Alice in Museumland:
"Fun & Funky" at the BMAC
"Fun & Funky: Pop for a New Century" (and its companion exhibits) broke all records for local attendance during the Brattleboro Museum & Art Center's opening reception for the 2005-06 season in May. The exhibition is both fantastically playful and aesthetically probing. Featured are pieces created by five talented sculptors whose work refers to traditional elements of American Pop Art while engaging in expressive means of both modernist and post-modernist installation. Viewers both new to contemporary art and steeped in historical aesthetic discussion will find this show humorous and challenging.
. . . Sipping her smoothie from the Brattleboro Co-op, Alice sat in Plaza Park, gazing at the emerald mountain towering over the slow-moving, laconic river on a basking summer noon. She clearly remembered seeing the woodsy sticks and vine-like whirly twigs which had seemed to grow slowly into a mythical tower during a previous season in this very park ("The Cure," 2002-05, Patrick Dougherty).
The Southern Vermont weather had turned hot of late, and Alice had tired of waiting five minutes for the weather to change, as locals said it would. In the midday humidity, the morning mists seemed not to quite have dissipated. She gazed across the street at the historic railroad station and saw a large star, of domes and lights, flying over the entrance ("Daisy Light," 2004, Johnny Swing). She thought of the cool stone floors and comfortable atmosphere of the quiet museum and said to herself, "Oh, my goodness, wasn't that a white rabbit that just ducked inside?"
A few moments later, Alice stepped into the vast lobby of the ancient railroad station. "It is quieter, cooler and wondrous here," she thought to herself. Immediately in front of her was a sensuously curved and rounded couch, made entirely of nickels! "I could lie down there right now," she thought. A few steps away from the Henry Moore-ish couch stood an equally unusual chair, comprised of jars with lids, all upside down and pulling and pushing at her desire to sit. "What could I put in the jars? Perhaps each thing could be worth exactly one nickel!" The ordered glass surfaces reflected the sunlight back at her. ("Nickel Couch," 2004, and "Jar Chair," 2005, Johnny Swing)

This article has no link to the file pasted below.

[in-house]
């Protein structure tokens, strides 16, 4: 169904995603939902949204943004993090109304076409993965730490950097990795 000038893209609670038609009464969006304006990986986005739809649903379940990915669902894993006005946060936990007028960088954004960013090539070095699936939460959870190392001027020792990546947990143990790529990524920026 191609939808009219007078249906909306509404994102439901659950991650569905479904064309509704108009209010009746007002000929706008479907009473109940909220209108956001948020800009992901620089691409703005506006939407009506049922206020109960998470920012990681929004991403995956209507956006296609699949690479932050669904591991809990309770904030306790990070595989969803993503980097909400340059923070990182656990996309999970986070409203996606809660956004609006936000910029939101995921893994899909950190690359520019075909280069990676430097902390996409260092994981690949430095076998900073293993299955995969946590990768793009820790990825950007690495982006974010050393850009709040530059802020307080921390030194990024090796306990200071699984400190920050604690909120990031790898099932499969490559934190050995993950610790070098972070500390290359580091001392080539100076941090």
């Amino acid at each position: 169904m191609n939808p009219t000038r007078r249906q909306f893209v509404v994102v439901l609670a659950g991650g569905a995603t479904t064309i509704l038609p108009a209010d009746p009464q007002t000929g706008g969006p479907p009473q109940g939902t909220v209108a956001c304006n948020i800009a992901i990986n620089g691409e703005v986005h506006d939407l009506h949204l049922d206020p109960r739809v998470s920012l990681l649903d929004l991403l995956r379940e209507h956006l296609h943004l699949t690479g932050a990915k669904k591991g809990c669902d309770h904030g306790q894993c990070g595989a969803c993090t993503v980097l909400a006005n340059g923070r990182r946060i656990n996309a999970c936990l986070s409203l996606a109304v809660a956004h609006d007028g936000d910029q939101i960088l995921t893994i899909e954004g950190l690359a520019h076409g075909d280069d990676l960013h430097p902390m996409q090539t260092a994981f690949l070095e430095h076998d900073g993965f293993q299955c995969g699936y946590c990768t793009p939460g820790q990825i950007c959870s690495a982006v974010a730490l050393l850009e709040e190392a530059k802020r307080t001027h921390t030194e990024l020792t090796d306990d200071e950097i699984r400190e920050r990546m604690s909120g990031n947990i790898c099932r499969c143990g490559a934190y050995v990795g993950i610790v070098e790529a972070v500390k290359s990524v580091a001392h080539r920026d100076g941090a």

Alice's sandaled feet stepped a few paces farther and seemed as though they had shrunk to a tiny size. Looming expansively in front of her was a massive pair of luscious black shoes. Her widening pupils focused more intently. "Oh, my gosh!" she exclaimed. "They're made of licorice!" Alice licked her lips as she walked around the shoes and bent over to inhale their anise odor.
Next, at her feet, Alice saw some shreds and shavings that seemed to be fallen refuse. Looking directly up, she spied a surrealistic construction, a familiar form created with bamboo, rice paper and lights. Still feeling slightly "ajar," she glanced at the informative Museum handout. "This must be 'Toilet, Toilet'! Yes, certainly. Of course." ("Toilet, Toilet," 2002, Andy Yoder)
And now came a sensation that made her feel like a dormouse. The scale of the Braided Rug-Doorstop ("Number One Whopper," 1999, Andy Yoder) made the world seem enormous. The giant projectile reminded Alice somehow of her grandmother's house, and her bare feet on the knuckly surface of the old braided rug. Alice had been a child then, and her childhood memories now surfaced in dreamlike manner. In front of her swam the multiple, rounded, red rectangles of a myriad of Etch-a-Sketches, all filled with interrelated drawings ("Butterflycator," 2005, Cynthia Houghton). These were fantastic, like diagrams and anatomical descriptions of plant-machines and alien contraptions. "Everyone does Etch-a-Sketch," she thought, "but who on the planet could have done these?" They seemed so perfect, and oblivious to space and time.